Harry "The Hipster" Gibson (June 27, 1915-May 3, 1991) was a jazz pianist, singer, and songwriter. Gibson played New York style Stride piano and boogie woogie while singing in an unrestrained, wild style. His music career began in the late 1920s, when he played stride piano in Dixieland jazz bands in Harlem. He continued to perform there throughout the 1930s, adding the barrelhouse boogie of the time to his repertoire, and was discovered by Fats Waller in 1939. Between 1939 and 1945, he played...
Harry "The Hipster" Gibson (June 27, 1915-May 3, 1991) was a jazz pianist, singer, and songwriter.
Gibson played New York style Stride piano and boogie woogie while singing in an unrestrained, wild style. His music career began in the late 1920s, when he played stride piano in Dixieland jazz bands in Harlem. He continued to perform there throughout the 1930s, adding the barrelhouse boogie of the time to his repertoire, and was discovered by Fats Waller in 1939. Between 1939 and 1945, he played at various Manhattan jazz clubs on 52nd Street ("Swing Street"), most notably the Deuces, run by Leon Enkin and Eddie Davis.
In the 1940s, Gibson was known for writing unusual songs, which are considered ahead of their time. He was also known for his unique, wild singing style, his energetic and unorthodox piano styles, and for his intricate mixture of a hardcore, gutbucket boogie rhythms with ragtime, stride and jazz piano styles. Gibson took the boogie woogie beat of his predecessors, but he made it frantic; similar to the rock and roll music of the 1950s. Examples of his wild style are found in the songs "Riot in Boogie" and "Barrelhouse Boogie". An example of his strange singing style is in the song "The Baby and the Pup." Other songs that Gibson recorded were "Handsome Harry, the Hipster", "I Stay Brown All Year 'Round", "Get Your Juices at the Deuces", and "Stop That Dancin' Up There." Gibson recorded a great deal, but there are very few visual examples of his act. However, in New York in 1944, he filmed three songs for the Soundies film jukeboxes, and he went to Hollywood in 1946 to guest star in the feature-length film musical Junior Prom. Gibson preceded the first white rock and rollers by a decade, but the Soundies he recorded show significant similarities to rock and roll.
While working on "Swing Street" at night, Gibson was a fellow at the Juilliard Graduate School during the day. At the time, Juilliard was strictly a classical music academy, and Gibson excelled there, which party explains the richness of the music he brought to the jazz world. The other part of the explanation is, his own inventiveness, and Gibson was almost always billed and promoted as a musical genius.
Unlike Mezz Mezzrow, who was white but consciously abandoned his heritage to adopt the black music and culture as a white negro, Gibson grew up near Harlem, New York City. Gibson's constant use of black jive talk was not an affectation; it was simply his uptown New York dialect. His song, "I Stay Brown All Year Round" is based on this issue. In his autobiography, Gibson says he coined the term hipster some time between 1939 and 1945, when he was performing on Swing Street and he started using "Harry the Hipster" as his stage name.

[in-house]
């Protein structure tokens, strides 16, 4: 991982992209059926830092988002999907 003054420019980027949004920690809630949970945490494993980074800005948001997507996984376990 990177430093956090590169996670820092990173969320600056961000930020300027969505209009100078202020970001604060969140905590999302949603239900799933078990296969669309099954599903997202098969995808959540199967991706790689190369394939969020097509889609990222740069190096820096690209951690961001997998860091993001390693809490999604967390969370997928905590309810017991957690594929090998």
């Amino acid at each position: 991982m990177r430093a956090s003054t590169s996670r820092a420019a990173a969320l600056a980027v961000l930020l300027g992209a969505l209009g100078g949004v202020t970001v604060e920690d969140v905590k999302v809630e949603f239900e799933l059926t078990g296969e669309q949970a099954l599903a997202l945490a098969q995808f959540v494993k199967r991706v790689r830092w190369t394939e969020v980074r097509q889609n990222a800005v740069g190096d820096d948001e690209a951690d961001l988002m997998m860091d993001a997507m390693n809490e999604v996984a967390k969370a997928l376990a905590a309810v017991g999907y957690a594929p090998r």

His career went into a tailspin in 1947, when his song "Who Put the Benzedrine in Mrs. Murphy's Ovaltine" put him on the music industry blacklist. His own drug use led to his decline, and with the rising popularity of young rock-and-roll musicians among teenagers in the 1950s, older musicians were not in demand. In the 1960s, when Gibson saw the huge success of The Beatles, he decided to switch over to rock-and-roll. By the 1970s, he was playing hard rock, blues, bop, novelty songs and a few songs that mixed ragtime with rock-and-roll, and his hipster act became a hippie act. His old records were revived by Dr. Demento, particularly "Benzadrine" which was included in his 1975 compilation album Dr. Demento's Delights.
His comeback resulted in three more albums. Harry the Hipster Digs Christmas, made of new recordings in 1974, sounds like a home recording and is not noteworthy. But two professionally produced albums, Everybody's Crazy but Me, (its title taken from the lyrics of "Stop That Dancin' Up There"), which was released by Progressive Records in 1986, and Who Put the Benzedrine in Mrs. Murphy's Ovaltine which was released in 1989 by Delmar Records, demonstrate the ample talent of this quite gifted musician, and are equal in every way to his early work. Those two albums include some jazz, blues, and ragtime, but mainly consist of rock and roll songs about reefer, nude bathing, hippie communes, strip clubs, male chauvinists, "rocking the 88s", and even about how hip Shirley MacLaine is.
Harry Gibson may have been the only pianist of the 1930s and 1940s to go on to play in full-scale rocking blues bands in the 1970s and 1980s. Unlike his 1940s contemporaries, most of whom continued to play the same music for decades, Gibson gradually shifted gears between the 1940s and the 1970s, switching from jazz to rock. The only elements that remained constant were his tendency to play hard-rocking boogie woogie, and his tongue-in-cheek references to drug use.
Harry's family did a biographical movie short on Harry's life and music in 1991, shortly before his death, which came about by suicide. The movie is called Boogie In Blue and was published as a VHS video that year. Read more on Last.fm. User-contributed text is available under the Creative Commons By-SA License; additional terms may apply.